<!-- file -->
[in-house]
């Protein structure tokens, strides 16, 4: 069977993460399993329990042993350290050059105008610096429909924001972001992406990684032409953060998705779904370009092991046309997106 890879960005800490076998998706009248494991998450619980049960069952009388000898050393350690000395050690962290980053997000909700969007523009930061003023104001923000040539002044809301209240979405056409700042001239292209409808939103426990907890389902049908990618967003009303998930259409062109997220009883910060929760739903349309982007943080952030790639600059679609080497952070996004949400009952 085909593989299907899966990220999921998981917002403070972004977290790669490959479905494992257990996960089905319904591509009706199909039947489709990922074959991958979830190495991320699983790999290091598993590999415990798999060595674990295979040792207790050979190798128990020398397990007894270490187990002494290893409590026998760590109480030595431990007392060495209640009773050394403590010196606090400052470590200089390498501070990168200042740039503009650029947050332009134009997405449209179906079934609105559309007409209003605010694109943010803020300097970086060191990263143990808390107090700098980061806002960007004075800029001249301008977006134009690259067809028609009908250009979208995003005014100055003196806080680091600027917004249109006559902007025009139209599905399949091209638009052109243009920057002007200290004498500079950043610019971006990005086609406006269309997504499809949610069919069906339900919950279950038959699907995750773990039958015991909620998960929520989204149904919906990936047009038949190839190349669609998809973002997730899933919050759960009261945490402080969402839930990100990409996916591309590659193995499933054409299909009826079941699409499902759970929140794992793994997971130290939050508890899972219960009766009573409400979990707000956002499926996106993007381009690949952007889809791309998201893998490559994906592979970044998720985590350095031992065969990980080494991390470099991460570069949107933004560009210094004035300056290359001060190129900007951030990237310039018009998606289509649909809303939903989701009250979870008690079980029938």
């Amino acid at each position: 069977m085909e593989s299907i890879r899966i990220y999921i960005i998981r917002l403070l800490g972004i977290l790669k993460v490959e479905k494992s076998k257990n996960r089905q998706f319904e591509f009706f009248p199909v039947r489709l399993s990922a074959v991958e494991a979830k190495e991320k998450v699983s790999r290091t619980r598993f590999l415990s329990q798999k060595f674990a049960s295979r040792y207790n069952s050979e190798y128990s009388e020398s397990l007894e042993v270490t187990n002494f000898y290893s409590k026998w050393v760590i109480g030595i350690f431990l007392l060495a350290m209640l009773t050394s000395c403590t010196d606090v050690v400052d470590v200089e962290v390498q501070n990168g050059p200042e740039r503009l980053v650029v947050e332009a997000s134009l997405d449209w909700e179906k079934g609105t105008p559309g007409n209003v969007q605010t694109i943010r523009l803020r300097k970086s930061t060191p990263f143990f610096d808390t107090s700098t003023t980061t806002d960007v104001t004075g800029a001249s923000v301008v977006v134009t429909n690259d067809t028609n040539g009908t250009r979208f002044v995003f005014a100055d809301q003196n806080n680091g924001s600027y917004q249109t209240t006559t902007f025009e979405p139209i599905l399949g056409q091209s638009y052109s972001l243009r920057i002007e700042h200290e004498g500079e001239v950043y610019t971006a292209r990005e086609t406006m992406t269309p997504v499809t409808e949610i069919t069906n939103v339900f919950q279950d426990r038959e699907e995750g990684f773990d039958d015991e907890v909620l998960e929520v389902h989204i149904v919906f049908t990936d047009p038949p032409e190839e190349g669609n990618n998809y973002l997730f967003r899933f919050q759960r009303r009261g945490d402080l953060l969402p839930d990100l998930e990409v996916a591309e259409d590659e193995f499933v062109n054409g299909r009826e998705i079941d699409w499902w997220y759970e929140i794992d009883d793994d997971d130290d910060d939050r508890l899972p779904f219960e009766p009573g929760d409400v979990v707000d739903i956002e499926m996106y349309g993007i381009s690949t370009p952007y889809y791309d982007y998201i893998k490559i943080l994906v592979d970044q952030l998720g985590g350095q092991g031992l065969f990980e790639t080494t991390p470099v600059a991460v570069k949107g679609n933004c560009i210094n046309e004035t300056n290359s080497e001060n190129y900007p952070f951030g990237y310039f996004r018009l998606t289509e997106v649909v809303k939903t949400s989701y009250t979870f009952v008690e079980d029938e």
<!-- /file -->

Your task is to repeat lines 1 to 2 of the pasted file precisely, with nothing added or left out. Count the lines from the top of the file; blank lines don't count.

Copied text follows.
[in-house]
């Protein structure tokens, strides 16, 4: 069977993460399993329990042993350290050059105008610096429909924001972001992406990684032409953060998705779904370009092991046309997106 890879960005800490076998998706009248494991998450619980049960069952009388000898050393350690000395050690962290980053997000909700969007523009930061003023104001923000040539002044809301209240979405056409700042001239292209409808939103426990907890389902049908990618967003009303998930259409062109997220009883910060929760739903349309982007943080952030790639600059679609080497952070996004949400009952 085909593989299907899966990220999921998981917002403070972004977290790669490959479905494992257990996960089905319904591509009706199909039947489709990922074959991958979830190495991320699983790999290091598993590999415990798999060595674990295979040792207790050979190798128990020398397990007894270490187990002494290893409590026998760590109480030595431990007392060495209640009773050394403590010196606090400052470590200089390498501070990168200042740039503009650029947050332009134009997405449209179906079934609105559309007409209003605010694109943010803020300097970086060191990263143990808390107090700098980061806002960007004075800029001249301008977006134009690259067809028609009908250009979208995003005014100055003196806080680091600027917004249109006559902007025009139209599905399949091209638009052109243009920057002007200290004498500079950043610019971006990005086609406006269309997504499809949610069919069906339900919950279950038959699907995750773990039958015991909620998960929520989204149904919906990936047009038949190839190349669609998809973002997730899933919050759960009261945490402080969402839930990100990409996916591309590659193995499933054409299909009826079941699409499902759970929140794992793994997971130290939050508890899972219960009766009573409400979990707000956002499926996106993007381009690949952007889809791309998201893998490559994906592979970044998720985590350095031992065969990980080494991390470099991460570069949107933004560009210094004035300056290359001060190129900007951030990237310039018009998606289509649909809303939903989701009250979870008690079980029938």